The Cert Co-ordination Centre has issued an advisory which calls attention to a recently disclosed security hole in Microsoft's Windows 2000 and Windows XP operating systems.
The buffer overrun vulnerability in the Workstation Service, a Windows component, is well-suited to exploitation by an internet worm and would allow malicious hackers to remotely attack and compromise vulnerable systems, Cert said.
Microsoft released a "critical" security bulletin, MS03-049, and a software patch for the Workstation Service vulnerability and encouraged all customers to download and install the patch immediately.
The service is turned "on" by default in Windows 2000 and Windows XP systems, and allows computers on a network to connect to file servers and network printers, Microsoft said.
The Cert Advisory, CA-2003-28, echoes Microsoft's recommendation that users apply the patch immediately and encourages organisations to block ports 138, 139 and 445, which provide outsiders access to a network using TCP (Transmission Control Protocol) and UDP (User Datagram Protocol).
Security companies have also issued warnings to their customers about the latest vulnerability.
Internet Security Systems released a security brief calling the Workstation Service vulnerable "relatively easy to exploit", and warned that "exploits written to take advantage of standard [buffer overruns] are generally very robust, and good candidates for use in the creation of internet worms".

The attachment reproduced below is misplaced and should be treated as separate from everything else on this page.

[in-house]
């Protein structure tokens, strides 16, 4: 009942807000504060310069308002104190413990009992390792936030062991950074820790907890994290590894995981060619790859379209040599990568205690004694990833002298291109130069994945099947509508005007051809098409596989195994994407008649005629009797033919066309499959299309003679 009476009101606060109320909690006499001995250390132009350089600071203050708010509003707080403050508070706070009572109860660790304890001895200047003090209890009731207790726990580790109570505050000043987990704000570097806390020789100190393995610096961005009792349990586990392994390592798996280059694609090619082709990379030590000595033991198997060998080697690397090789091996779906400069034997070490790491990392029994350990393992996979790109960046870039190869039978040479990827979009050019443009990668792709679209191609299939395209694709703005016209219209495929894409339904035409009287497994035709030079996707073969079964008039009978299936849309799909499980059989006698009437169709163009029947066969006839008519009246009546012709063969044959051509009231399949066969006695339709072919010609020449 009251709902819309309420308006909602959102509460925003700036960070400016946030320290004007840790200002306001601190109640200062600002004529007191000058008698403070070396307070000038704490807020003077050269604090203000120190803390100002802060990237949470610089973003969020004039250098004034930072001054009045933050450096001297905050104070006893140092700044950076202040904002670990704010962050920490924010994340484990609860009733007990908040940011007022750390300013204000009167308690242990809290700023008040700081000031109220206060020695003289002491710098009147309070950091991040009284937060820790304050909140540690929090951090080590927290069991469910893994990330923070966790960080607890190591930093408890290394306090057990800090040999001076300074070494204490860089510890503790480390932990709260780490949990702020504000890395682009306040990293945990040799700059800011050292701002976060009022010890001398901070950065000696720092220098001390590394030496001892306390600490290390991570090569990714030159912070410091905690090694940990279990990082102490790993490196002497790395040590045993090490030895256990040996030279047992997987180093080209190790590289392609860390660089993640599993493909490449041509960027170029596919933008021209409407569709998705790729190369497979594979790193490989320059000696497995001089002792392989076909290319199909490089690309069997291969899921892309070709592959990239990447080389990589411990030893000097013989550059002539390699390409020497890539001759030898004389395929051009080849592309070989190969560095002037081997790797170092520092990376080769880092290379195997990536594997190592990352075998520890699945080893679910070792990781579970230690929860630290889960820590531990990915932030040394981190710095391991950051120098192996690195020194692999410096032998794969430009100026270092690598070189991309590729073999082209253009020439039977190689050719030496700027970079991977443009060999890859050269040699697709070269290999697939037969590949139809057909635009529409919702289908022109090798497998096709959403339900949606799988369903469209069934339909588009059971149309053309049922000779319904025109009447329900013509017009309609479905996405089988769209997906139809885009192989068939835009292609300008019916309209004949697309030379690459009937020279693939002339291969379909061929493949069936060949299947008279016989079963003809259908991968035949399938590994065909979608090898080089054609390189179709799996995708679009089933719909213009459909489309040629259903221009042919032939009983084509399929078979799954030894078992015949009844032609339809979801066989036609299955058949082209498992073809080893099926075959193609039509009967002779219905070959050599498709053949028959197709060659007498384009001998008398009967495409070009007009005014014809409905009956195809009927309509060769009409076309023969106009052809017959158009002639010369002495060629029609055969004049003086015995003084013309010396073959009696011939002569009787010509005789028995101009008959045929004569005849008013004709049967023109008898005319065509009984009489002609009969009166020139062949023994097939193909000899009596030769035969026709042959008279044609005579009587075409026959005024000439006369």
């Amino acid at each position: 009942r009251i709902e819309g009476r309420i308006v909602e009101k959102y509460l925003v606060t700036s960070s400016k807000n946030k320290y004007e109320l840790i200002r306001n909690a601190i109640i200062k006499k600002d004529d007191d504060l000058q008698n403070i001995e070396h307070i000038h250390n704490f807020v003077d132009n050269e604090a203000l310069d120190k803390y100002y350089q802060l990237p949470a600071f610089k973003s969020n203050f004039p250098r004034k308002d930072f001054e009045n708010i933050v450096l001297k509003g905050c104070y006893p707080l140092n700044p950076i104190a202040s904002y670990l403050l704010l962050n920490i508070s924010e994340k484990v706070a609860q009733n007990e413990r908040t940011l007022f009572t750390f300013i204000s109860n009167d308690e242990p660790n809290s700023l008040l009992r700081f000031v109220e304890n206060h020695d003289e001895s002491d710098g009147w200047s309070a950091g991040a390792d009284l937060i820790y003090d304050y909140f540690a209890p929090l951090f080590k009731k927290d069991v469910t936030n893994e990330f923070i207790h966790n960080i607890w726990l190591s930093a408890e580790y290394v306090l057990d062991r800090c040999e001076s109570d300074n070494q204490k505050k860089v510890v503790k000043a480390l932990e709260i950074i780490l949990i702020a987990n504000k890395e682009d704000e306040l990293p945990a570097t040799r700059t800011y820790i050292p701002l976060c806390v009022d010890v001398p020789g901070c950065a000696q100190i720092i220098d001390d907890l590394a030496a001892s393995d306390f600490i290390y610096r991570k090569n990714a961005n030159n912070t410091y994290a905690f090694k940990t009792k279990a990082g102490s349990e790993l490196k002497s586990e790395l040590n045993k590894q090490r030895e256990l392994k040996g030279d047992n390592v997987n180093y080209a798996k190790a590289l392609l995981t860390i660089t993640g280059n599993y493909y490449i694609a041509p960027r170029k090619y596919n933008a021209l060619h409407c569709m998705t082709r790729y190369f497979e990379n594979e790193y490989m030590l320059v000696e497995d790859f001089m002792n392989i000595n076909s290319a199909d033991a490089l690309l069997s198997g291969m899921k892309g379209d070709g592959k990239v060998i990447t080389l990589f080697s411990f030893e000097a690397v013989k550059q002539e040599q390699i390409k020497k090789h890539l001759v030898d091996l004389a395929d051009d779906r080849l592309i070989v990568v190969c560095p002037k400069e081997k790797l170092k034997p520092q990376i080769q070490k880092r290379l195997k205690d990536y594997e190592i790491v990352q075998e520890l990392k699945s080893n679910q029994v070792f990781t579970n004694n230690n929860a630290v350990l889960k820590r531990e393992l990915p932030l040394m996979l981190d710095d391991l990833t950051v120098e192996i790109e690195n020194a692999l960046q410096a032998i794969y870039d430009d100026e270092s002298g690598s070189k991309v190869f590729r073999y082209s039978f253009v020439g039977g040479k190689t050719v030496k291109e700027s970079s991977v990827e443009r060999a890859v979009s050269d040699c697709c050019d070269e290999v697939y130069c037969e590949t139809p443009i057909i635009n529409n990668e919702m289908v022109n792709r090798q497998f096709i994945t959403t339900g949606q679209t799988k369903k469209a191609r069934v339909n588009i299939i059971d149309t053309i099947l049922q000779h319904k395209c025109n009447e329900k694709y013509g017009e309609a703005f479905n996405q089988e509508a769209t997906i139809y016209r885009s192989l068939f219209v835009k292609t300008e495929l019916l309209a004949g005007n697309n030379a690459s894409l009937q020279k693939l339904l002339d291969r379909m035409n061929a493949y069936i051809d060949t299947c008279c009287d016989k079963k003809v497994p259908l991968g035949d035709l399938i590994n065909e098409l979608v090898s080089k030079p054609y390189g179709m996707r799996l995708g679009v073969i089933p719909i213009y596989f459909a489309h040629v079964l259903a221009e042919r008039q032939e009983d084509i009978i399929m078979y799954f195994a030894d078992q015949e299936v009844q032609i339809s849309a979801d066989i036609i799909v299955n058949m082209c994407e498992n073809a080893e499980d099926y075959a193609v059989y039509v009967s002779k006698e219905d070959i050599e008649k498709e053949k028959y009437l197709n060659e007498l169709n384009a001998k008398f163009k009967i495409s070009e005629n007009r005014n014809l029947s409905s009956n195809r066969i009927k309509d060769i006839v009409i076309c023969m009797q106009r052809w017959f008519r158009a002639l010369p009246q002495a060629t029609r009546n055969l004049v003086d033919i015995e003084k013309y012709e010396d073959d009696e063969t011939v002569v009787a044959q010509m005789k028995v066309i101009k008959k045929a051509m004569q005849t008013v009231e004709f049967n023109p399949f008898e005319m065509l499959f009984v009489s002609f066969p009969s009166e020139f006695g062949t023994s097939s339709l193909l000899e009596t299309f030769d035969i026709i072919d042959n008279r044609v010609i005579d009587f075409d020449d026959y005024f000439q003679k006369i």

The Cert Advisory about the Workstation Service is similar to an advisory the organisation issued in October after Microsoft revealed that there was a security hole in the widely deployed Windows Messenger Service, which allowed users on a network to display text messages on pop-up windows on a Windows user's desktop.
Like Workstation Service, Windows Messenger Service is enabled by default on many versions of Windows and contains a buffer overrun vulnerability that makes it an attractive target for malicious hackers and virus writers.
After releasing a patch for the Windows Messenger Service vulnerability, Microsoft said it would disable the feature by default in Service Pack 2 for Windows XP in an effort to protect computers from attacks.
Turning off Workstation Service will not be easy. The service must be enabled for computers on a network to connect to shared file servers or printers. Disabling disrupts a user's ability to log on to and browse computer networks, Microsoft said.
Microsoft and Cert said that disabling Workstation Service is only feasible as an alternative to applying the software patch for stand-alone computers that are not on a network, such as those used by home users.
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Paul Roberts writes for IDG News Service